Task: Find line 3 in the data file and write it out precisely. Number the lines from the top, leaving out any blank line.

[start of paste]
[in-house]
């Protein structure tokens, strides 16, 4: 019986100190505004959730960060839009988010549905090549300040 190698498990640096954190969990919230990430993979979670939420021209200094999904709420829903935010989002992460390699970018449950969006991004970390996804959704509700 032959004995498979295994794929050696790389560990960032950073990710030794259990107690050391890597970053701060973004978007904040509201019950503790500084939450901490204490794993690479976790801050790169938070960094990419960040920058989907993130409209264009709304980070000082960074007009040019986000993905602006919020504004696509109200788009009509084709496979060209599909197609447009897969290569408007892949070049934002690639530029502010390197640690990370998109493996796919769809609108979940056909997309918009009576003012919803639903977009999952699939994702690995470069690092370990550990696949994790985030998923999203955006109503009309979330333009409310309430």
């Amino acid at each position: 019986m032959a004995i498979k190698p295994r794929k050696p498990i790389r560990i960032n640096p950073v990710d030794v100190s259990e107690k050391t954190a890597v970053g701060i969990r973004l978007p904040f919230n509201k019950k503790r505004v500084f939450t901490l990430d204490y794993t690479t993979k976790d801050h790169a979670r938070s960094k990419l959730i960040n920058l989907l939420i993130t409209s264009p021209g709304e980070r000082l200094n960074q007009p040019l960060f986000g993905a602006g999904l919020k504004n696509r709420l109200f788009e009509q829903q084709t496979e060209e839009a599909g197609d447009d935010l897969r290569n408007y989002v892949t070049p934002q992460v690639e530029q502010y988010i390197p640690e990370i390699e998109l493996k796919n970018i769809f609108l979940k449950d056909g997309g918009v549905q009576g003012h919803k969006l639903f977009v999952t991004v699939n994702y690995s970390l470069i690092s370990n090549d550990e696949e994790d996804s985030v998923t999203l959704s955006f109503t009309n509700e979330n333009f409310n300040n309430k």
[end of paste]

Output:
């Amino acid at each position: 019986m032959a004995i498979k190698p295994r794929k050696p498990i790389r560990i960032n640096p950073v990710d030794v100190s259990e107690k050391t954190a890597v970053g701060i969990r973004l978007p904040f919230n509201k019950k503790r505004v500084f939450t901490l990430d204490y794993t690479t993979k976790d801050h790169a979670r938070s960094k990419l959730i960040n920058l989907l939420i993130t409209s264009p021209g709304e980070r000082l200094n960074q007009p040019l960060f986000g993905a602006g999904l919020k504004n696509r709420l109200f788009e009509q829903q084709t496979e060209e839009a599909g197609d447009d935010l897969r290569n408007y989002v892949t070049p934002q992460v690639e530029q502010y988010i390197p640690e990370i390699e998109l493996k796919n970018i769809f609108l979940k449950d056909g997309g918009v549905q009576g003012h919803k969006l639903f977009v999952t991004v699939n994702y690995s970390l470069i690092s370990n090549d550990e696949e994790d996804s985030v998923t999203l959704s955006f109503t009309n509700e979330n333009f409310n300040n309430k």